(b) section 4(3) (supply of a controlled drug);
(c) section 5(3) (possession of a controlled drug with intent to supply);
(d) section 8 (permitting activities to take place on premises).

8 An offence under either of the following provisions of the Theft Act 1978 (c. 31) –
(a) section 1 (obtaining services by deception);
(b) section 2 (evasion of liability by deception).

9 An offence under either of the following provisions of the Customs and Excise Management Act 1979 (c. 2) (a) section 170 (disregarding subsection (1)(a)) (fraudulent evasion of duty etc);
(b) section 170B (taking preparatory steps for evasion of duty).

10 An offence under either of the following provisions of the Tobacco Products Duty Act 1979 (c. 7) –
(a) section 8G (possession and sale of unmarked tobacco);
(b) section 8H (use of premises for sale of unmarked tobacco).

11 An offence under the Forgery and Counterfeiting Act 1981 (c. 45) (other than an offence under section 18 or 19 of that Act).

12 An offence under the Firearms (Amendment) Act 1988 (c. 45).

13 An offence under any of the following provisions of the Copyright, Designs and Patents Act 1988 (c. 48) –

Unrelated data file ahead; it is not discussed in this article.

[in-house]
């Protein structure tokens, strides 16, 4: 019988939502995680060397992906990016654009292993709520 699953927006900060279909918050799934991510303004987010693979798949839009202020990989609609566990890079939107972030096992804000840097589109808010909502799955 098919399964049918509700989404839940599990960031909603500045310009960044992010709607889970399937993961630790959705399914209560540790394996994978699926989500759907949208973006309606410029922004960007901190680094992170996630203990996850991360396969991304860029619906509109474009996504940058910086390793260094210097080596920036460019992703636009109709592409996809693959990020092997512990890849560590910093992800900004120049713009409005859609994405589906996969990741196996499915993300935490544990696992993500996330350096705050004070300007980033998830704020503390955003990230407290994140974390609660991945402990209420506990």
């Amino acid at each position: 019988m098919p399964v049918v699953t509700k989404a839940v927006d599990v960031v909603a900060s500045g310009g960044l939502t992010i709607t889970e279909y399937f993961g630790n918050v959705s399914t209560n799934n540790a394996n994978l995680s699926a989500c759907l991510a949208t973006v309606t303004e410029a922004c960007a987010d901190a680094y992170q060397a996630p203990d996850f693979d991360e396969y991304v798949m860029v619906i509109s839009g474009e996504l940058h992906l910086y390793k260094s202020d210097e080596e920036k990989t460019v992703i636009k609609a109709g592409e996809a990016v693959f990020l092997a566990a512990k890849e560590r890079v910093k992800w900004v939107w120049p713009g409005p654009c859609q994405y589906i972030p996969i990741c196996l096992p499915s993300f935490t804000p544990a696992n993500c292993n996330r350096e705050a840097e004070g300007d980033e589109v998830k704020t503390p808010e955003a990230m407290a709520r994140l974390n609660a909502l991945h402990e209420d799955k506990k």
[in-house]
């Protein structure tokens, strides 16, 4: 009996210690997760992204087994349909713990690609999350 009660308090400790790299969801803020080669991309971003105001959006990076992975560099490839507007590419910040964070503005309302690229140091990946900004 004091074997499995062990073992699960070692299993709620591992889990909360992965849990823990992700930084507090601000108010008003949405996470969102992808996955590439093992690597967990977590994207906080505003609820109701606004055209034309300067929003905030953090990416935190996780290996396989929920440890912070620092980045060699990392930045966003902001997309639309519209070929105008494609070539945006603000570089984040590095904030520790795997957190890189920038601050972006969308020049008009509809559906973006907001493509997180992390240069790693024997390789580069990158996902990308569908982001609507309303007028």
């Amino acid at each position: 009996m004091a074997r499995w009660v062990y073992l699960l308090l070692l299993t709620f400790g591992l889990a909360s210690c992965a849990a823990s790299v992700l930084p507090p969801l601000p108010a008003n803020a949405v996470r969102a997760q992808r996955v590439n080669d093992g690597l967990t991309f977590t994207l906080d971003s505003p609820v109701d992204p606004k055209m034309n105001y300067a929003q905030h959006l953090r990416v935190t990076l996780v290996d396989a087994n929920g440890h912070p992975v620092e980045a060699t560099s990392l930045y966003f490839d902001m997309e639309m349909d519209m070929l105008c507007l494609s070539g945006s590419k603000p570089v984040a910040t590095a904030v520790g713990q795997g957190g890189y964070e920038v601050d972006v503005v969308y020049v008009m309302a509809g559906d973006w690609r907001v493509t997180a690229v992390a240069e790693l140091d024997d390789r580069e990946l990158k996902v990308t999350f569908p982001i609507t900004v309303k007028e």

(a) section 107(1)(d)(iii) (public exhibition in the course of a business of article infringing copyright);
(b) section 107(3) (infringement of copyright by public performance of work etc);
(c) section 198(2) (broadcast etc of recording of performance made without sufficient consent);
(d) section 297(1) (fraudulent reception of transmission);
(e) section 297A(1) (supply etc of unauthorised decoder).

14 An offence under any of the following provisions of the Road Traffic Act 1988 (c. 52) –
(a) section 3A (causing death by careless driving while under the influence of drink or drugs);
(b) section 4 (driving etc a vehicle when under the influence of drink or drugs);
(c) section 5 (driving etc a vehicle with alcohol concentration above prescribed limit).

15 An offence under either of the following provisions of the Food Safety Act 1990 (c. 16) in circumstances where the food in question is or includes alcohol –
(a) section 14 (selling food or drink not of the nature, substance or quality demanded);
(b) section 15 (falsely describing or presenting food or drink).

16 An offence under section 92(1) or (2) of the Trade Marks Act 1994 (c. 26) (unauthorised use of trade mark etc in relation to goods) in circumstances where the goods in question are or include alcohol.

17 An offence under the Firearms (Amendment) Act 1997 (c. 5).

18 A sexual offence, being an offence –